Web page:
A World Full of Gods: The Strange Triumph of Christianity

A World Full of Gods: The Strange Triumph of Christianity

by Keith Hopkins
     
 

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In this provocative, irresistibly entertaining book, Keith Hopkins takes readers back in time to explore the roots of Christianity in ancient Rome. Combining exacting scholarship with dazzling invention, Hopkins challenges our perceptions about religion, the historical Jesus, and the way history is written. He puts us in touch with what he calls "empathetic wonder"

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Overview

In this provocative, irresistibly entertaining book, Keith Hopkins takes readers back in time to explore the roots of Christianity in ancient Rome. Combining exacting scholarship with dazzling invention, Hopkins challenges our perceptions about religion, the historical Jesus, and the way history is written. He puts us in touch with what he calls "empathetic wonder"-imagining what Romans, pagans, Jews, and Christians thought, felt, experienced, and believed-by employing a series of engaging literary devices. These include a TV drama about the Dead Sea Scrolls; the first-person testimony of a pair of time-travelers to Pompeii; a meditation on Jesus' apocryphal twin brother; and an unusual letter on God, demons, and angels.

Editorial Reviews

Los Angeles Times
Evokes the sights and sounds of the ancient world with daring and imagination... .An intellectual tour-de-force that challenges us to see the history of Christianity through the eyes of those who actually lived it.
Washington Post Book World
... delightful romp through the oddities of Roman religious experience.
New York Times Book Review
Imaginative ... gripping ... the world of antiquity comes remarkably alive.
London Review of Books
Richly readable and thought-provoking... . It is not enough for Hopkins to tell you about the ancient world, he wants you to be there ... an achievement.
Publishers Weekly - Publisher's Weekly
Judging by sober historical criteria, Hopkins fails to provide a convincing explanation of why Christianity defeated its rivals among the mystery cults, Gnostics and Hellenized Jews in Roman antiquity. Yet this is nevertheless a magnificent, rollicking failure, one that has readers laughing out loud in one paragraph and feeling dizzy in the next, struck by an insight so powerful that it demands reconsideration of what seemed secure knowledge just moments before. Hopkins is a Cambridge classicist and historian, but here he breaks every rule of historiography (except the need for copious endnotes). He opens with a pair of time travelers poking around ancient Pompeii, remarking on everything from the all-too-public toilets to the astonishingly libidinous artwork. Later, Hopkins has a television crew interviewing a survivor of the Qumran sect that produced the Dead Sea Scrolls. Throughout, he includes invented letters from academics offering criticism of the work as it unfolds. In the end, however, the book is less than the sum of its parts. Readers learn much about Roman religiosity and the fluid conceptions of Jesus in the first three Christian centuries, but will arrive at the book's end still lacking an answer to the question with which Hopkins began: Why did this sect prevail? The view from the top is disappointing, but it remains an exhilarating climb. (Aug.) Copyright 2000 Cahners Business Information.|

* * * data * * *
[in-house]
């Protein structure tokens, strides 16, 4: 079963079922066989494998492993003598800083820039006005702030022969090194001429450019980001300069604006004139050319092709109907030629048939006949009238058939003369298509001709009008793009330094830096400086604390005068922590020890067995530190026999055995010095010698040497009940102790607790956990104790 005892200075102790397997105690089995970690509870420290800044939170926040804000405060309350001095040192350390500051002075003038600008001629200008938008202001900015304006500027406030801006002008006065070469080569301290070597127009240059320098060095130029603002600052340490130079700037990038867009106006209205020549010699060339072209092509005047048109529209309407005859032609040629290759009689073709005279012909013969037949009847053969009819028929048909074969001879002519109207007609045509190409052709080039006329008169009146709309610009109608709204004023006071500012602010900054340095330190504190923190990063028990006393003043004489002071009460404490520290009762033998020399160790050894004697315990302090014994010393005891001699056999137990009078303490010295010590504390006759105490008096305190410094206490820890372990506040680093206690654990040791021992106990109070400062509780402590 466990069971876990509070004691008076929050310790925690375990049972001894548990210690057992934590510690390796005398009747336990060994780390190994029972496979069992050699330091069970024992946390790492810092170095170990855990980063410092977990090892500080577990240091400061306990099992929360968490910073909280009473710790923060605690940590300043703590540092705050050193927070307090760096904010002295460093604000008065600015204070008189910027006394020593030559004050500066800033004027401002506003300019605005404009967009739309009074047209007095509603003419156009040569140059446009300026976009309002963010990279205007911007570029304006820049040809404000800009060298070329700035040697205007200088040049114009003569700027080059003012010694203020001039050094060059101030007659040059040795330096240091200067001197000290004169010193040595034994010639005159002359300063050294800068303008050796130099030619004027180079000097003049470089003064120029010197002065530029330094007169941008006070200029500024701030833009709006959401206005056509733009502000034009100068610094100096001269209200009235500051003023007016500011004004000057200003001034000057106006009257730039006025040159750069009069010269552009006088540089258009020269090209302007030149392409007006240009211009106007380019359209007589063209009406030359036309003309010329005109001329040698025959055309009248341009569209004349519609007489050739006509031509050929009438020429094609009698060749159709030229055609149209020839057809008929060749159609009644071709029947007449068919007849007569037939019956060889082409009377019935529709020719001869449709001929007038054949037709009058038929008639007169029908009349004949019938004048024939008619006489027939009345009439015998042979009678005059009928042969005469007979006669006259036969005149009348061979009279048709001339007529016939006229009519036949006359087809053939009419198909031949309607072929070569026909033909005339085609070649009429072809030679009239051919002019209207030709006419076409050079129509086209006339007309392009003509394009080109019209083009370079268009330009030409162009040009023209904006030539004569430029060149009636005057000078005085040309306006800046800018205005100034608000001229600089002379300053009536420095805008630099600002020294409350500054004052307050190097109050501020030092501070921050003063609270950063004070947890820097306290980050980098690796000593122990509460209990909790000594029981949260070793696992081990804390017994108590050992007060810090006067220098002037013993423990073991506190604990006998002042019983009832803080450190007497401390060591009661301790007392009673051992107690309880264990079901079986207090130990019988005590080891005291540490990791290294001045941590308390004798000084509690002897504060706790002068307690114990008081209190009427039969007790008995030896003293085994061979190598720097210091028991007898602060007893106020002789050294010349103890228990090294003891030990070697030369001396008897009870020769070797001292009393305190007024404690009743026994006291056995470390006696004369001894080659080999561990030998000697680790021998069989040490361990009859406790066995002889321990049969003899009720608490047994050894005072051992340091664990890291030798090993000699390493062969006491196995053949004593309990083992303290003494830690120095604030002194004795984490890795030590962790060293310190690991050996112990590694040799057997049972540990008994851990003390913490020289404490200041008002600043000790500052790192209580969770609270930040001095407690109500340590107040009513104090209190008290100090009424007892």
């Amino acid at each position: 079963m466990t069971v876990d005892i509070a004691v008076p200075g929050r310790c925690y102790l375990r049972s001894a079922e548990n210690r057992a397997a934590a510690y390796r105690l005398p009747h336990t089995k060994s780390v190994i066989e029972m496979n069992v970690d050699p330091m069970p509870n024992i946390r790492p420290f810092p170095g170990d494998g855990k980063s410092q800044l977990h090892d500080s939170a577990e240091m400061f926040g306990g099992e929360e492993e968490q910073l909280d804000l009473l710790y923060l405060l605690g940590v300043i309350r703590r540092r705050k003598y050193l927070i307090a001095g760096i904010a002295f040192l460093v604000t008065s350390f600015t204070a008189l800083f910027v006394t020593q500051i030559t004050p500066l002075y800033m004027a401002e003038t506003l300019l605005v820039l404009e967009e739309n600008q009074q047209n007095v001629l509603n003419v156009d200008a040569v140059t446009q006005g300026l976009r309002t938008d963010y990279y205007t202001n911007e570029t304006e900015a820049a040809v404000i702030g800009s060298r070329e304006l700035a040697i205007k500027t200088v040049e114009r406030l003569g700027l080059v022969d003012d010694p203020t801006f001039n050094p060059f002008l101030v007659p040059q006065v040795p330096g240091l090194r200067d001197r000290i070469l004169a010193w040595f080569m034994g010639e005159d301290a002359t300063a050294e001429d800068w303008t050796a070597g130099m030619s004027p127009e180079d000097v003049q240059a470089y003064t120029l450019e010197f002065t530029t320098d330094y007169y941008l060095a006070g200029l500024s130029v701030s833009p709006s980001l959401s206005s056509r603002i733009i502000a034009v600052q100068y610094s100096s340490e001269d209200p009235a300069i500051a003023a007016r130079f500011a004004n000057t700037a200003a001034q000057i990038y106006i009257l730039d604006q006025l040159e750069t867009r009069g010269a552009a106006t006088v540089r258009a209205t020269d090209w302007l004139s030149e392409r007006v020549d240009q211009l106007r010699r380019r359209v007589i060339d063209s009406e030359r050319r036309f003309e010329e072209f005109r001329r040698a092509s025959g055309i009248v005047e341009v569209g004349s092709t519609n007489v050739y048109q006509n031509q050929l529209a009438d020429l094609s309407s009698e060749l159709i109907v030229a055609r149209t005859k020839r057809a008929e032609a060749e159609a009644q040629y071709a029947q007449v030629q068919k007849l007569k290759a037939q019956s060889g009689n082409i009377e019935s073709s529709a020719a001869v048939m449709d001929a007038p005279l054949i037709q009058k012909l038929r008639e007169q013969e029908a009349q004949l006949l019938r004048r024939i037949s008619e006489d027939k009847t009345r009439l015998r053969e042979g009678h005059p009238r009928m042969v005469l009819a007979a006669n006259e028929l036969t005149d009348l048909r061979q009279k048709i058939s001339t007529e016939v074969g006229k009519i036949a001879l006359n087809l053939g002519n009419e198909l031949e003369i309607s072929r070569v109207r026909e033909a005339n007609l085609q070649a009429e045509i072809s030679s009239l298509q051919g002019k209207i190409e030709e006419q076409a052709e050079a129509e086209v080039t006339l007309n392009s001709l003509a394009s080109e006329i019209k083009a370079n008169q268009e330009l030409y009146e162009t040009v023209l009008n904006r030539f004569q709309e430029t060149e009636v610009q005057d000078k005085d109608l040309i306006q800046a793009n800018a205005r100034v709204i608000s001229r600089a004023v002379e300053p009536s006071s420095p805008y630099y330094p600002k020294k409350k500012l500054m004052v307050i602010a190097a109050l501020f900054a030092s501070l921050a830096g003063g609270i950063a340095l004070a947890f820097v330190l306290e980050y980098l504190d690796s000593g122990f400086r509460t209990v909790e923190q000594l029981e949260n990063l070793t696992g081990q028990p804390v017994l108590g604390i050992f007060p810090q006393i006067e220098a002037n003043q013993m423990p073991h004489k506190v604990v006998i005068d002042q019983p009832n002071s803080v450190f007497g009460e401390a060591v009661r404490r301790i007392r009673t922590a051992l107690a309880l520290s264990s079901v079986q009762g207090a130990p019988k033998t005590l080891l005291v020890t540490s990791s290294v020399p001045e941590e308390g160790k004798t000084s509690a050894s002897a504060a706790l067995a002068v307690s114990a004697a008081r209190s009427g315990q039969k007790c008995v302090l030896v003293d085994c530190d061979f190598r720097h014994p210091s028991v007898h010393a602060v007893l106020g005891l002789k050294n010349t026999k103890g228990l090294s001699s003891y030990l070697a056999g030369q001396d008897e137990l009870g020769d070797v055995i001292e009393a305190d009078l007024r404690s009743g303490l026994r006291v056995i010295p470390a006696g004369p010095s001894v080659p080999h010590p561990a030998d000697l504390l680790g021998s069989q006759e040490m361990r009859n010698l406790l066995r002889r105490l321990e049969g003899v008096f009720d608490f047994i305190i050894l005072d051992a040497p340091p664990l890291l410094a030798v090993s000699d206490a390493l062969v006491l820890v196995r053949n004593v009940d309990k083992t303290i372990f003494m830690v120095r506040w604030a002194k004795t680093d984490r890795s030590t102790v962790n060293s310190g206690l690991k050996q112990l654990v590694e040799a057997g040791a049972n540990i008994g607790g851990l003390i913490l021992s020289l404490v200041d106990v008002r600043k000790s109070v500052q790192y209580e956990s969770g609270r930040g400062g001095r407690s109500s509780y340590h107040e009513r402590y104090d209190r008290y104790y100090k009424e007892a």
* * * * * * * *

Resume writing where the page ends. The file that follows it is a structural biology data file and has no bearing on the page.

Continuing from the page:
Library Journal
In this somewhat daring experiment, Hopkins (ancient history, Cambridge Univ.; Conquerors and Slaves) attempts a new way of presenting the history of early Christianity. Believing that history must always be a subtle mixture of imagination and critical analysis, he juxtaposes fiction, scholarly analysis, informal "friendly letter" responses by other scholars, and carefully footnoted corrections of mistakes committed by his fictional characters. This makes for an unusual narrative; more is required of readers than in "normal" scholarly works or fiction if they are to follow his combination of "empathetic wonder, knowledge, pseudo-objective analysis, ignorance, competing assumptions, and disagreements." Many will consider this amalgam quite effective, but others will find it simply disconcerting. Hopkins makes a real effort to explicate the inevitable ambiguities and biases of historical research--including his own. At the same time, he elucidates Christianity's Jewish and pagan roots. This is a fascinating experiment, to be read carefully, critically, and thoughtfully. Recommended for public and academic libraries.--Eugene O. Bowser, Univ. of Northern Colorado, Greeley Copyright 2000 Cahners Business Information.\
Oden
For all the fancifulness, humor and good (and bad) sex in these time travels, the portraits we receive are based on careful and wide-ranging research, and they are as helpful an introduction into the eras portrayed as we have . . .
New York Times Book Review

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Product Details

ISBN-13:
9780452282612
Publisher:
Penguin Publishing Group
Publication date:
07/01/2001
Edition description:
Reprint
Pages:
432
Sales rank:
674,442
Product dimensions:
6.03(w) x 8.96(h) x 1.08(d)

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What People are saying about this

Seth Schwartz
Authoritative in content, innovative in form and witty and irreverent in style.
—Seth Schwartz, Jewish Theological Seminary of America

Meet the Author

Keith Hopkins is a professor of ancient history at King's College, Cambridge, and a fellow of the British Academy.

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